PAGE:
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There’s a lot more to learning how to play the guitar than just playing the right notes at the right time and in the right order. To produce any sound at all requires learning how to do completely different things with your hands simultaneously, unless maybe you’re a direct descendant of Eddie Van Halen and thus born to do hammer ons. There’s a bunch of other stuff that comes with the territory, like stringing the thing, tuning it, and storing it properly, all of which can be frustrating and discouraging to new players. Add in the calluses, and it’s no wonder people like Guitar Hero so much.

[Jake] and [Jonah] have found a way to bridge the gap between pushing candy colored buttons and developing fireproof calluses and enough grip strength to crush a tin can. For their final project in [Bruce Land]’s embedded microcontroller design class, they made a guitar video game and a controller that’s much closer to the experience of actually playing a guitar. Whether you’re learning to play for real or just want to have fun, the game is a good introduction to the coordination required to make more than just noise.

In an interesting departure from standard stringed instrument construction, plucking is isolated from fretting.  The player fingers notes on four strings but plucks a special, fifth string with a conductive pick that closes the plucking circuit. By contrast, the fretting strings are normally high. When pressed, they contact the foil-covered fingerboard and the circuit goes low. All five strings are made of carbon-impregnated elastic and wrapped with 30AWG copper wire.

All five strings connect to an Arduino UNO and then a laptop. The laptop sends the signal to a Bluefruit friend to change Bluetooth to UART in order to satisfy the PIC32. From there, it goes out via 2-channel DAC to a pair of PC speakers. One channel has the string tones, which are generated by Karplus-Strong. To fill out the sound, the other DAC channel carries undertones for each note, which are produced by sine tables and direct digital synthesis. There’s no cover charge; just click past the break to check it out.

If you’d like to get into playing, but don’t want to spend a lot of money to get started, don’t pass up those $30-$40 acoustics for kids, or even a $25 ukulele from a toy store. You could wind your own pickup and go electric, or add a percussive solenoid to keep the beat.


Filed under: Arduino Hacks, Microcontrollers, Musical Hacks

[Mike Clifford] of [Modustrial Maker] had not one, not two, but five friends call him to announce that their first children were on the way, and he was inspired to build them a Bluetooth speaker with a unique LED matrix display as a fitting gift. Meant to not only entertain guests, but to audio-visually stimulate each of their children to promote neurological development.

Picking up and planing down rough maple planks, [Clifford] built a mitered box to house the components before applying wood finish. The brain inside the box is an Arduino Mega — or a suitable clone — controlling a Dayton Bluetooth audio and 2x15W amp board. In addition to the 19.7V power supply, there’s a step down converter for the Mega, and a mic to make the LED matrix sound-reactive. The LED matrix is on a moveable baffle to adjust the distance between it and a semi-transparent acrylic light diffuser. This shifts the light between sharp points or a softer, blended look — perfect for the scrolling Matrix text and fireplace effects! Check it out!

[Clifford]’s Arduino code is up on GitHub for anyone else out there with friends who are expecting. You never know when your own childhood Fisher-Price cassette players from back in the day might come in handy.


Filed under: Arduino Hacks, Musical Hacks

Fidget spinners are not only a fad, but pretty much useless. Sounds like a job for hacking to make the toys have some actual purpose. [D777k] took up the challenge and created a MIDI controller from a common spinner. You can see a video of the results, below.

The device uses a LightBlue Bean controller and Garage Band as the MIDI software. Granted, it might not be super useful, but it is better than just a plain old spinner. [D777k] calls it a “whirling dervish of sound making!

The Arduino code that drives the thing is very simple. It reads three axes of acceleration and uses that to drive the MIDI software. When the acceleration exceeds a threshold, the software creates a new note based on the sums and differences of the accelerations.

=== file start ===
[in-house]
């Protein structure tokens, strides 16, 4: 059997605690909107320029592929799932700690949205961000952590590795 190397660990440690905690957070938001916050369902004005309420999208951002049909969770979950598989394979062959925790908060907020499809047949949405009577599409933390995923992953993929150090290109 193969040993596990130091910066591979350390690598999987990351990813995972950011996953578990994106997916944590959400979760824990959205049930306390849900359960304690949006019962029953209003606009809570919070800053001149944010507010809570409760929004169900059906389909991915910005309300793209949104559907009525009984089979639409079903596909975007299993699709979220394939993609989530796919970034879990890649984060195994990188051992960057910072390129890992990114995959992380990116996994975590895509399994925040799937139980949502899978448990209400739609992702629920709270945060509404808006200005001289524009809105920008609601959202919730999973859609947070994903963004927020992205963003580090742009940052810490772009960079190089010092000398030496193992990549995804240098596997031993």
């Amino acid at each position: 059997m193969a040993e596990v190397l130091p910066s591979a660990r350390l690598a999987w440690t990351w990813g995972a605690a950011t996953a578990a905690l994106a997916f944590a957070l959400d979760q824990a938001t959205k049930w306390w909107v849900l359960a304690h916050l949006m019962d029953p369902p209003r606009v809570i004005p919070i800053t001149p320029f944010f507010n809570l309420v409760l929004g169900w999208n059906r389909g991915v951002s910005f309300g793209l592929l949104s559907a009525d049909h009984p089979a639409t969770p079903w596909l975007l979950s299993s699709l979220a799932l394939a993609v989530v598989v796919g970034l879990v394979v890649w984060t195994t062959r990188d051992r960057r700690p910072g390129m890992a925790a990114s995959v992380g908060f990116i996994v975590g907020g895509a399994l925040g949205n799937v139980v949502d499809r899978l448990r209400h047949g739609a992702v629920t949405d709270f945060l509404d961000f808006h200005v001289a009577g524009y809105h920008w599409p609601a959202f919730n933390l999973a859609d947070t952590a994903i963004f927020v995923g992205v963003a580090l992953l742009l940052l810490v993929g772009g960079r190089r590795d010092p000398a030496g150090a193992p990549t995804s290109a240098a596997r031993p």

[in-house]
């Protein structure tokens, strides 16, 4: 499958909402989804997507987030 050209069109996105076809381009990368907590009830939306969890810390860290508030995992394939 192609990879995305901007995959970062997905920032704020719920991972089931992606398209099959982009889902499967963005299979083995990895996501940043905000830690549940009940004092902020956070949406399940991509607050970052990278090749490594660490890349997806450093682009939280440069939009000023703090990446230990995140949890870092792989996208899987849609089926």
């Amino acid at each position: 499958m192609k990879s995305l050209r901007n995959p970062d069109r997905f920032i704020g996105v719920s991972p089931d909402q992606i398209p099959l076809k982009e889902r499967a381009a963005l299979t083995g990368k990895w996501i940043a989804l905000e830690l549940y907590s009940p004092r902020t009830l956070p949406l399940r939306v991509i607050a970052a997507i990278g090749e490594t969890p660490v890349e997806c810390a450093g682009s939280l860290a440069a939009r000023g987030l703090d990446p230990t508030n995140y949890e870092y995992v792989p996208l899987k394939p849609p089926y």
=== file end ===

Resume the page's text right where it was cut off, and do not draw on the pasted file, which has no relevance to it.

The Lightblue Bean isn’t anything new, but it is well suited for this kind of service. Certainly, making a toy into a MIDI controller isn’t an original idea, either. But it sure is fun.


Filed under: Arduino Hacks

Feel like taking a long walk, but can’t be bothered with carrying your drinks? Have no fear, this  “Follow Me” Cooler Bot is here!

Really just a mobile platform with a cooler on top, the robot connects to smartphone via Bluetooth, following it using GPS. Making the platform involves a little woodworking skill, and an aluminium hub with a 3D-printed hub adapter connects the motors to a pair 6″ rubber wheels with a swivel caster mounted at the rear. A pocket in the platform’s base houses the electronics.

The Arduino Uno — via an L298n motor driver — controls two 12V DC, brushed and geared motors mounted with 3D printed brackets, while a Parallax PAM-7Q GPS Module in conjunction with an HMC 5883L compass help the robot keep its bearing. A duo of batteries power the motors and the electronics separately to prevent  any malfunctions.

Controlling the platform is done on an Android smartphone using Blynk. Ease of use and the ability to set basic commands to be sent to the robot over a desired connection type made it ideal for this helpful little ‘bot.

There isn’t anything more complicated going on — like obstacle avoidance or sophisticated pathfinding — so you kinda need a clear line between you and the cooler. Still, beverage storage is a great feature to add to you tag-along robot companion. It seems to work just fine.


Filed under: Arduino Hacks, gps hacks, robots hacks

[IanMeyer123] should be working on his senior design project. Instead, he’s created a sound-reactive Bluetooth speaker that may not earn him an A grade but will at least keep the team entertained.

[Ian] started with the amp and power. The amp is a 15 watt, 12 volt model based on the popular TDA7297 chip. Power comes from a portable laptop battery rated at 185 Wh. [Ian] himself said that is absolute overkill for this project. While [Ian] hasn’t run any longevity tests on his setup, we’re guesstimating it would be rated in days.

Every Bluetooth speaker needs a sweet light show, right? [Ian] wrapped his 2″ full range speakers in Neopixel rings from Adafriut. The WS2812’s are driven by an Arduino. When music is playing, MSGEQ7 allows the Arduino to play a light show in time to the beat. When the stereo is off, a DS3231 real-time clock module allows the Arduino to display the time on the two rings. If you’re curious about the code for this project, [Ian] posted it on his Reddit thread. Reddit isn’t exactly a great code repository, so please, [Ian] setup a GitHub account, and/or drop your project on Hackaday.io!